The Floor dance night swings into action in Hollywood
When a circle forms in the middle of a nightclub dance floor, it’s often one of two things: Either someone in a drunken party has decided to bust out “the sprinkler” or a posse of breakdancers takes over to showcase its acrobatic power moves.
But at the Floor, a unique multi-genre dance night held every third Monday at Hollywood’s King King, anything’s possible (except, perhaps, the sprinkler). Because it attracts professional dancers and dance enthusiasts from all over the stylistic map, you’re just as likely to glimpse a swing dance couple sweeping through the circle with flips and aerials as a pair of tango dancers gliding across in a sultry embrace, or a tap dancer banging out a jazzy freestyle duet with the band’s saxophonist.
Gathering a diversity of styles was a primary motivation of the night’s creators, Carolina Cerisola and Sascha Escandon, professional dancers who met in the salsa scene. When they started the Floor in 2008, they saw a need for a place where people from different corners of the dance community, who seldom cross paths, could come together.
In Los Angeles, says Escandon, “There’s so many different worlds — the funk world, the salsa and the swing world, and underground flamenco — so it’s very nice to get everybody in the same room and realize that we all share the same talent.”
The night’s focus on improvisation also sets it apart. Cerisola, who has a background in improvisational dance in genres from salsa to burlesque, wanted to replicate the spirit of La Bomba de Tiempo, an improvised percussion show from her native Argentina. She and Escandon envisioned a jam session where musicians and dancers could let loose outside of the structured demands of professional gigs.
And a jam session it is. At the Floor, everything — from the dance moves to the live music to the singing and occasional live poetry — is improvised. Saxophonist and musical director Walter Davis leads a core group of musicians (guest players often drop in) through multiple styles including Latin, R&B and hip-hop, while DJ Uniek merges his samples with the evolving sound. Though Davis and the other musicians are used to freestyling on the spot, he says, what’s different at the Floor is that the musicians follow the dancers instead of the other way around.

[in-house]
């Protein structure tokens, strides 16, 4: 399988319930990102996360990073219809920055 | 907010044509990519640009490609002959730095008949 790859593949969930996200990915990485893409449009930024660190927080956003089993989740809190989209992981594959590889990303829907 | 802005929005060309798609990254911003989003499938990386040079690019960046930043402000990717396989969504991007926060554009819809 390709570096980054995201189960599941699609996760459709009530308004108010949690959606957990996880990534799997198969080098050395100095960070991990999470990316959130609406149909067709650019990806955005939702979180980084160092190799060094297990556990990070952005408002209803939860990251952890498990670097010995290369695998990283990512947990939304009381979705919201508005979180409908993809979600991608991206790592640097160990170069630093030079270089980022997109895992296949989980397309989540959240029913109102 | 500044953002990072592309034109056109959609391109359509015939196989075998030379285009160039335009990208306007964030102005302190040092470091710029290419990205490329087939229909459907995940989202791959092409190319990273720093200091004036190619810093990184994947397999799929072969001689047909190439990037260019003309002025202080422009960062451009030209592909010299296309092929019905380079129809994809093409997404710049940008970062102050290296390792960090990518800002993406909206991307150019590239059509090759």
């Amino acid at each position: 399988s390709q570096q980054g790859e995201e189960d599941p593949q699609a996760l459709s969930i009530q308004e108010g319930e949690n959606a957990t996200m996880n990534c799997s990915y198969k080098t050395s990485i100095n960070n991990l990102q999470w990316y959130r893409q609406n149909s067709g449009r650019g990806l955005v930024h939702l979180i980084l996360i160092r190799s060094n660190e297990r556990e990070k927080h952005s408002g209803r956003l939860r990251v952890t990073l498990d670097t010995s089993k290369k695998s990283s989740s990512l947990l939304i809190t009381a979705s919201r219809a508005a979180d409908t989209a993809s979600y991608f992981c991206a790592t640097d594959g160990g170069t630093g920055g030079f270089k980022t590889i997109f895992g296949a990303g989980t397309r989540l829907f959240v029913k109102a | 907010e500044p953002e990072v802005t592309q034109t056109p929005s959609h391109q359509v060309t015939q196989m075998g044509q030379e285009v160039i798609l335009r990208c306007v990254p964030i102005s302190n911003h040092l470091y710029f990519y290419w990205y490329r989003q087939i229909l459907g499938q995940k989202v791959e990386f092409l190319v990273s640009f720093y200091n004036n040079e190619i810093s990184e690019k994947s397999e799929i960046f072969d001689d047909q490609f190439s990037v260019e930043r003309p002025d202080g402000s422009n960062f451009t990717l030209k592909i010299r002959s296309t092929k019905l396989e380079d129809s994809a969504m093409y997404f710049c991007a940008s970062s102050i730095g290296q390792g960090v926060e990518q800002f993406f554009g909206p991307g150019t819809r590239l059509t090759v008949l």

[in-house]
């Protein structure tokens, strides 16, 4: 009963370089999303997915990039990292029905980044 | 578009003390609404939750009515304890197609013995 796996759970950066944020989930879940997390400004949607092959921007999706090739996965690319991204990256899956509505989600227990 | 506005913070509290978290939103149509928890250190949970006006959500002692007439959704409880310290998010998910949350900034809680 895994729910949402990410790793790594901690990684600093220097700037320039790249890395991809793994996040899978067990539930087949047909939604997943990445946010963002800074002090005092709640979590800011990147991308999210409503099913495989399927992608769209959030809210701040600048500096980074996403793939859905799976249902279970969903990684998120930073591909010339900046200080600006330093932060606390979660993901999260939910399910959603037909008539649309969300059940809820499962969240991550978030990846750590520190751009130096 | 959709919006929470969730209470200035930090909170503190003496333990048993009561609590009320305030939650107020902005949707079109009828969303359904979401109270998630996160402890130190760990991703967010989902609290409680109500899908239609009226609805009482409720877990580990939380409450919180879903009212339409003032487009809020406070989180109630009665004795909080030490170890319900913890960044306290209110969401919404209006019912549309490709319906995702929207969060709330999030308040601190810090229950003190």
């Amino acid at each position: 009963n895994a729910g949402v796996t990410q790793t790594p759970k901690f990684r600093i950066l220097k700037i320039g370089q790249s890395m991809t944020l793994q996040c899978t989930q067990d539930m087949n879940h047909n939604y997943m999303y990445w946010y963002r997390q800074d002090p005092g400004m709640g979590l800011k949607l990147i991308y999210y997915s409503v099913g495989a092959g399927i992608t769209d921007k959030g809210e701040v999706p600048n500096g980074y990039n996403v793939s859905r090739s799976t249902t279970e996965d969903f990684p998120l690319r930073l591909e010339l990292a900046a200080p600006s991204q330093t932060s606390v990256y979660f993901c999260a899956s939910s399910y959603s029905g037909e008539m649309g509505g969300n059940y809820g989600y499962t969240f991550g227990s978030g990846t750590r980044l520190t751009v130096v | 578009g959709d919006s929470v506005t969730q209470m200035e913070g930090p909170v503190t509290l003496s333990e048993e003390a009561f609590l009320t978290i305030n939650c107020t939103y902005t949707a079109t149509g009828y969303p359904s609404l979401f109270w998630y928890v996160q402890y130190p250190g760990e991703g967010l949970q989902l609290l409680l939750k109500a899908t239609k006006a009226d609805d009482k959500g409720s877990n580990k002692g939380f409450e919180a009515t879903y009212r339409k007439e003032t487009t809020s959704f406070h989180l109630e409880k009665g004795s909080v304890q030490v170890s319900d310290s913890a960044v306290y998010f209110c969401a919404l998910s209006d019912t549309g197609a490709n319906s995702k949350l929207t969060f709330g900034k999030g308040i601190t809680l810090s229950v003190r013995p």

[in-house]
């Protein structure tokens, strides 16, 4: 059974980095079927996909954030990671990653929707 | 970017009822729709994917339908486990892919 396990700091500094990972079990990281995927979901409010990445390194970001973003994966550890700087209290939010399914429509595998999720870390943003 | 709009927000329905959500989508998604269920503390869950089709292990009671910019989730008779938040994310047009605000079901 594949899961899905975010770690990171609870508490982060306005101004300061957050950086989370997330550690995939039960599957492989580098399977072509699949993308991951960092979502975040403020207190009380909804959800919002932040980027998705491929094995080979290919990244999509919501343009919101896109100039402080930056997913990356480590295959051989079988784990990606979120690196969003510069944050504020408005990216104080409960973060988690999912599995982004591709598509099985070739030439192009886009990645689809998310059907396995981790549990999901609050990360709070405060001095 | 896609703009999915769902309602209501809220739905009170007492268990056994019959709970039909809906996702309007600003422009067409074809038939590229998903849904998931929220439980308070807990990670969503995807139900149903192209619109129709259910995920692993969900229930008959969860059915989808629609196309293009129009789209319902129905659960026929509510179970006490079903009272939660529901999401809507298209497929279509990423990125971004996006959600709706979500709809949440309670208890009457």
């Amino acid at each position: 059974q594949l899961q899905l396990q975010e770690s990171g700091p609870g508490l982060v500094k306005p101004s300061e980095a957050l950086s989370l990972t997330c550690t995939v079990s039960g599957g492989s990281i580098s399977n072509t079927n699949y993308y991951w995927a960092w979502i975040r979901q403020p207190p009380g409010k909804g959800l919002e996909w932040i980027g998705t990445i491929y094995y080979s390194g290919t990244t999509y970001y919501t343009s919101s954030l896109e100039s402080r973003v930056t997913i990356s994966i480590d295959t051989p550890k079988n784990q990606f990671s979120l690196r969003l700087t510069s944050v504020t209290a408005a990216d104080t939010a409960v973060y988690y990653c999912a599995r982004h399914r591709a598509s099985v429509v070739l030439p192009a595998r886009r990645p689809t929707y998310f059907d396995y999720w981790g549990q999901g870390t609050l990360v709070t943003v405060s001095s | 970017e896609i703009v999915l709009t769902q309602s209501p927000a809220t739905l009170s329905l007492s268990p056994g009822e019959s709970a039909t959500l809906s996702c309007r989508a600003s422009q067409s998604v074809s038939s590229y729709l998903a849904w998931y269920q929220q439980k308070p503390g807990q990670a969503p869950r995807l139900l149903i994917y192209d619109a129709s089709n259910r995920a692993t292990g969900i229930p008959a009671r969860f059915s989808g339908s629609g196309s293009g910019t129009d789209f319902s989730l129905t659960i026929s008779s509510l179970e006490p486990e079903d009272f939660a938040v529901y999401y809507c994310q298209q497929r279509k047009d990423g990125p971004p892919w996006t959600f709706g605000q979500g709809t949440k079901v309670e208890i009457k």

“This is the first time we’ve ever had a conversation back and forth between dancers and a band,” Davis says. “We create something that’s comfortable for the dancers to express themselves, not just do our thing.”
The back-and-forth is aided by the physical location of the band: on the floor. “That’s part of the reason the name is ‘the Floor,’” says Escandon. “All the musicians are on the floor and all the dancers are on the floor, and the audience is intermingled everywhere. So everyone’s a participant, whether they like it or not.”
The unconventional mix creates an atmosphere in which patrons feel free to experiment and break the rules. Dancers of all genres share the same music, so breakdancers might try out a merengue beat, while salsa dancers might jump into a funk number.
The common context also fosters “a conversation between genres of dance,” according to Doug Silton of Pasadena, a professional West Coast swing and Lindy Hop dancer who’s a regular at the Floor. One night, for example, Silton spontaneously collaborated with a house dancer, even though he’d never seen house dancing before and she didn’t have partner dance experience. “We had this communication, which was great.”
Lisa Bellamore of Los Feliz, a publicist for the L.A. Philharmonic and avid salsa dancer, says the Floor has expanded her dance horizons. She’s been exposed to swing, tango and hustle and been challenged to give solo dancing a whirl. “I dance in a way here that I don’t dance anywhere else because I feel like I can,” she says.
And even though the floor is jam-packed with professional dancers, participants don’t need to be pros to have a good time or get in the circle. You’ll find dancers “at their best and even worst,” explains Bellamore, “because there’s no judgment here. Everybody just wants to dance and bring you in. It’s so upbeat and positive and supportive.”
For some though, the greatest pleasure comes from simply watching. With such a high level of skill on display among the pros, it’s a little like tuning into the TV dance competition “So You Think You Can Dance.” And the spectacle is different every time.
“You never know what you’re going to get,” Escandon says. “It all depends on who walks in the door.”
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